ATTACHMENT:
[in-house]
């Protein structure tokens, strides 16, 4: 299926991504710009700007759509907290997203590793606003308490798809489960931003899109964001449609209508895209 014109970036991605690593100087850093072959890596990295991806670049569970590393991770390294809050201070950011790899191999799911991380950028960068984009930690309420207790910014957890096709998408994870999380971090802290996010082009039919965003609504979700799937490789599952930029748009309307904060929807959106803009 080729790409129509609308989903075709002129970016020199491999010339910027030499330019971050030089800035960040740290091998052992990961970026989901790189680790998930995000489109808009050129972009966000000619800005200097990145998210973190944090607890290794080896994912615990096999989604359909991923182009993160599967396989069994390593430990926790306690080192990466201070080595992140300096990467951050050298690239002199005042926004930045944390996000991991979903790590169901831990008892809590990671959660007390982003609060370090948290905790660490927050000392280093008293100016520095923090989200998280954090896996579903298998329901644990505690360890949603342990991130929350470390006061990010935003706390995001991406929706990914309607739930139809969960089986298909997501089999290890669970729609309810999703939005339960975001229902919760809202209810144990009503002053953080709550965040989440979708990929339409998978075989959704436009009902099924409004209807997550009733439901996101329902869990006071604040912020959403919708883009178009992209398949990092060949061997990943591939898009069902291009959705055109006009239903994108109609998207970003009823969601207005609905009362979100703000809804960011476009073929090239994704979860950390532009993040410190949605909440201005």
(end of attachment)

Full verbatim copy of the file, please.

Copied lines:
[in-house]
């Protein structure tokens, strides 16, 4: 299926991504710009700007759509907290997203590793606003308490798809489960931003899109964001449609209508895209 014109970036991605690593100087850093072959890596990295991806670049569970590393991770390294809050201070950011790899191999799911991380950028960068984009930690309420207790910014957890096709998408994870999380971090802290996010082009039919965003609504979700799937490789599952930029748009309307904060929807959106803009 080729790409129509609308989903075709002129970016020199491999010339910027030499330019971050030089800035960040740290091998052992990961970026989901790189680790998930995000489109808009050129972009966000000619800005200097990145998210973190944090607890290794080896994912615990096999989604359909991923182009993160599967396989069994390593430990926790306690080192990466201070080595992140300096990467951050050298690239002199005042926004930045944390996000991991979903790590169901831990008892809590990671959660007390982003609060370090948290905790660490927050000392280093008293100016520095923090989200998280954090896996579903298998329901644990505690360890949603342990991130929350470390006061990010935003706390995001991406929706990914309607739930139809969960089986298909997501089999290890669970729609309810999703939005339960975001229902919760809202209810144990009503002053953080709550965040989440979708990929339409998978075989959704436009009902099924409004209807997550009733439901996101329902869990006071604040912020959403919708883009178009992209398949990092060949061997990943591939898009069902291009959705055109006009239903994108109609998207970003009823969601207005609905009362979100703000809804960011476009073929090239994704979860950390532009993040410190949605909440201005």